As trust between the two countries improved, Senator Leahy started projects to help Vietnam, in which the Leahy War Victims Fund provided prosthetics and wheelchairs to help thousands of Vietnamese people. Senator Leahy was also a campaigner for the repatriation of the remains of American soldiers missing in the war. He once said the work helped ease the pain of hundreds of American families, and he could only do so with the help of the Vietnamese Government, even when Vietnam was facing poverty and hunger after the war and the US economic embargo.

For Senator Leahy, a milestone of co-operation between the two sides to overcome the pain left by the war is to complete the dioxin treatment project at Da Nang airport and the starting of the project at Bien Hoa Airport, the largest hotspot of dioxin contamination in Vietnam with a cost of US$183 million for the first five years sponsored directly from the US government.

I still remember accompanying him and the largest senator delegation in history, including nine American senators from both Democratic and Republican parties, to Dong Nai Province. This elderly man was not afraid of the long travel, busy programme of activities and standing with his bare head under the sun to witness the groundbreaking ceremony of the Dioxin Treatment Project at Bien Hoa Airport.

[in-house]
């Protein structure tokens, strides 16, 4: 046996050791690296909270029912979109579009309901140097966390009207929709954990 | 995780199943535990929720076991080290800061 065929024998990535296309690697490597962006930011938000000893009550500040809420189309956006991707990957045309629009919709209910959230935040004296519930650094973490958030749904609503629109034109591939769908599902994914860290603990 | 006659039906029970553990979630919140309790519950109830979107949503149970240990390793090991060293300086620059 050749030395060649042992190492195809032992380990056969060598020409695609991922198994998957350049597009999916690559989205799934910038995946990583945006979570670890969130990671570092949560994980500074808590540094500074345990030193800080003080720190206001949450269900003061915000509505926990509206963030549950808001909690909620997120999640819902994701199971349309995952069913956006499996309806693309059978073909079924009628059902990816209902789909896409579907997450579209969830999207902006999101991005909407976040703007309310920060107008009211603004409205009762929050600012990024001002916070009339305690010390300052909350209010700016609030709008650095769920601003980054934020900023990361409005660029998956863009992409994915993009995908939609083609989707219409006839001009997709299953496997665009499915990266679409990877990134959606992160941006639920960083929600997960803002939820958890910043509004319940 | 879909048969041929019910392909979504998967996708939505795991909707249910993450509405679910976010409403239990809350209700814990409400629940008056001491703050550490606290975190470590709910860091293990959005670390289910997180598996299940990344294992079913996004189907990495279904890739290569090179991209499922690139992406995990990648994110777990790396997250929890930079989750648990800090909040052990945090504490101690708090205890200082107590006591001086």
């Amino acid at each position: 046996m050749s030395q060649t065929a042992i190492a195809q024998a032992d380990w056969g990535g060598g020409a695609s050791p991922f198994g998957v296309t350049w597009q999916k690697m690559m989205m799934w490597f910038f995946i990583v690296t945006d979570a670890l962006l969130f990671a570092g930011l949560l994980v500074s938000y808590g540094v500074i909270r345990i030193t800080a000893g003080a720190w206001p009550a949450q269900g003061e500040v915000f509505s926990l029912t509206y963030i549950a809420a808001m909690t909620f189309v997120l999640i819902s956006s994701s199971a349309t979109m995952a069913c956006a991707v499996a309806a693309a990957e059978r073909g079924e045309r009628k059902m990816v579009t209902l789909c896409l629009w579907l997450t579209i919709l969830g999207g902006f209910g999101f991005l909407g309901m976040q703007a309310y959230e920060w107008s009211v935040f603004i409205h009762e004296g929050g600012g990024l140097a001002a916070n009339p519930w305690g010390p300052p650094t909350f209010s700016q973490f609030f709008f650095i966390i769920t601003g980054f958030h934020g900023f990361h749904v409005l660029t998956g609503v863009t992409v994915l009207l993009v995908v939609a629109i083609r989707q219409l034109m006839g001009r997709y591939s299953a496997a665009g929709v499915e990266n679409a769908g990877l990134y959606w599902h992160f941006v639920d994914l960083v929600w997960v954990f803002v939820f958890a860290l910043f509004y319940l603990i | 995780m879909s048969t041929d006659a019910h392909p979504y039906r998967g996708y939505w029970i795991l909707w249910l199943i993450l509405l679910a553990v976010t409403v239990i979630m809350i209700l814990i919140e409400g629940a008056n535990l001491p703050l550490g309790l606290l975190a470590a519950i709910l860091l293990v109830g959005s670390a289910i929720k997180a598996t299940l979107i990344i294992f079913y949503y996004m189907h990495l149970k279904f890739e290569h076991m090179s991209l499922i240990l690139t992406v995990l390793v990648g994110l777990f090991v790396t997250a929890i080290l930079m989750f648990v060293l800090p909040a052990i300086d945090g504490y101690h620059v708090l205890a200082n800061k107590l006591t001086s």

The US corporation General Electric (GE) supplies wind turbines of 1.6MW each for Bac Lieu offshore wind farm. This is the first wind power plant in Viet Nam's Mekong Delta. VNA/VNS Photo Cao Thang

Twenty-five years is not a long time in the history of relations between the two countries, but what Vietnam and the US have achieved, with the contributions of the US Congress, US Congressmen and the National Assembly of Vietnam, was really impressive. It significantly contributed to paving the way for the outstanding co-operation of the two countries in all fields at present. Besides bilateral interests, the two countries are closer to each other because they share strategic interests in maintaining peace, security, stability, co-operation and order based on laws in Asia-Pacific, including issues in the East Sea, Mekong, Korean Peninsula and co-ordination in regional and international forums. Most importantly, the relationship between the two countries was established on the basis of the principles of respect for independence, sovereignty, territorial integrity and political institutions. The strategic trust between the people and the leaders of the two countries has been increasingly improved. I believe that, in the future, the two sides will continue to dismiss differences, respect history and look forward, for a shared future of trust, peace and prosperity. VNS